World: ‘Yel­low vests’ surge, but vi­o­lence down

▶ Jour­nal­ists as­saulted at sev­eral ral­lies in cities across France

Global Times - - FRONT PAGE -

The num­ber of pro­test­ers in the lat­est “yel­low vest” ral­lies across France surged on Satur­day, but there was a marked de­cline in vi­o­lence de­spite hun­dreds of ar­rests and clashes with po­lice in Paris and other cities.

More than 84,000 peo­ple turned out for the ninth round of demon­stra­tions against Pres­i­dent Em­manuel Macron since Novem­ber, the in­te­rior min­istry said, up from 50,000 the pre­vi­ous Satur­day.

At­ten­dance had de­clined over the Christ­mas hol­i­day break, and while Satur­day’s turnout was higher than the 66,000 pro­test­ers on De­cem­ber 15, it was still far be­low the nearly 300,000 when the ral­lies be­gan two months ago.

In­te­rior Min­is­ter Christophe Cas­taner said that “re­spon­si­bil­ity tri­umphed over the temp­ta­tion of con­fronta­tion” in Paris, where 8,000 pro­test­ers marched “with­out se­ri­ous in­ci­dent,” up from 3,500 last week.

He also hailed the 80,000 of­fi­cers de­ployed na­tion­wide, in­clud­ing 5,000 in the cap­i­tal.

How­ever jour­nal­ists were as­saulted at ral­lies in sev­eral cities, as well as a se­cu­rity of­fi­cer ac­com­pa­ny­ing LCI tele­vi­sion re­porters who was sur­rounded and beaten by marchers, some wear­ing yel­low vests, in the north­ern city of Rouen.

“In our democ­racy, the press is free. In our Repub­lic, the free­dom to in­form is un­alien­able. As­sault­ing jour­nal­ists is an at­tack on both,” Cas­taner tweeted.

For the first time or­ga­niz­ers of the Paris march de­ployed teams wear­ing white arm bands to cor­ral the march that be­gan near the Place de la Bastille.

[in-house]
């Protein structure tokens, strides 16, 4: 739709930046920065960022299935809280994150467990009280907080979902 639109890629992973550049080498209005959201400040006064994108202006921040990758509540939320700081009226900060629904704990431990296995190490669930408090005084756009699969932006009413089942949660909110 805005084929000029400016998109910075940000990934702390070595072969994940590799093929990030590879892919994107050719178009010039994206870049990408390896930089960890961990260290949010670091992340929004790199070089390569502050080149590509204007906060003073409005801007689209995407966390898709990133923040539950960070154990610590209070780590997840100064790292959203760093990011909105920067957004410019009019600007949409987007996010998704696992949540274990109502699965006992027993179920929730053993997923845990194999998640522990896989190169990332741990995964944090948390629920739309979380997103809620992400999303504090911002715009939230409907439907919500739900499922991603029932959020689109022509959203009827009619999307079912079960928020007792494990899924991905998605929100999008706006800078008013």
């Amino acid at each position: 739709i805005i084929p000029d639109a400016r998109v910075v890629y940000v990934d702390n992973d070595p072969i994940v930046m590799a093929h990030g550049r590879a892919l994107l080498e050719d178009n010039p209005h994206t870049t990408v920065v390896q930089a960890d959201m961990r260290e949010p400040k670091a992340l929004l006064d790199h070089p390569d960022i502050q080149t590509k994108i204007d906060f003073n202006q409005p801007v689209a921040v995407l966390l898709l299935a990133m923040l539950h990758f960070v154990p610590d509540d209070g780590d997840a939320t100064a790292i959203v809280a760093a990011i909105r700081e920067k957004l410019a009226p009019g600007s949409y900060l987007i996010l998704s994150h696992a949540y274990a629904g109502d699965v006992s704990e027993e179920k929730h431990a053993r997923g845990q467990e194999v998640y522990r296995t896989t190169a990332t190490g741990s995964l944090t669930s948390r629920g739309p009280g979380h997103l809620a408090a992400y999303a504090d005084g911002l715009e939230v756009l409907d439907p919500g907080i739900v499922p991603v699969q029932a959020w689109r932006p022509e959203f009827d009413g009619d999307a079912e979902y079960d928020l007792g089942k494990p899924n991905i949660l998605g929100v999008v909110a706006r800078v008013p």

“We’re guid­ing the march to make sure they keep to the route and avoid con­fronta­tions, so they don’t re­spond to po­lice provo­ca­tions,” said one of the “white bands,” who gave his name as An­thony. But scores of pro­test­ers later clashed with riot po­lice at the Arc de Tri­om­phe in Paris, prompt­ing vol­leys of tear gas and wa­ter can­non as se­cu­rity forces pre­vented them from reach­ing the heav­ily for­ti­fied Champs-El­y­sees.

The pro­test­ers be­gan to dis­perse as night fell and po­lice be­gan re­mov­ing ar­mored ve­hi­cles and trucks in an at­mos­phere of rel­a­tive calm. TV im­ages later showed a gui­tarist croon­ing not far from the po­lice lines.

Po­lice de­tained 244 pro­test­ers na­tion­wide, 201 of whom were taken into po­lice cus­tody, the in­te­rior min­istry said. Dozens were ar­rested in the city of Bourges, the site of a rally aimed at draw­ing peo­ple far­ther from the cap­i­tal.

“I get by on 1,200 eu­ros ($1,380) a month, and taxes eat away at my sav­ings every day. They’re tak­ing away ev­ery­thing we have,” said “Vercinge­torix,” a 74-year-old re­tired arche­ol­o­gist dressed as the leg­endary Gal­lic war­rior.

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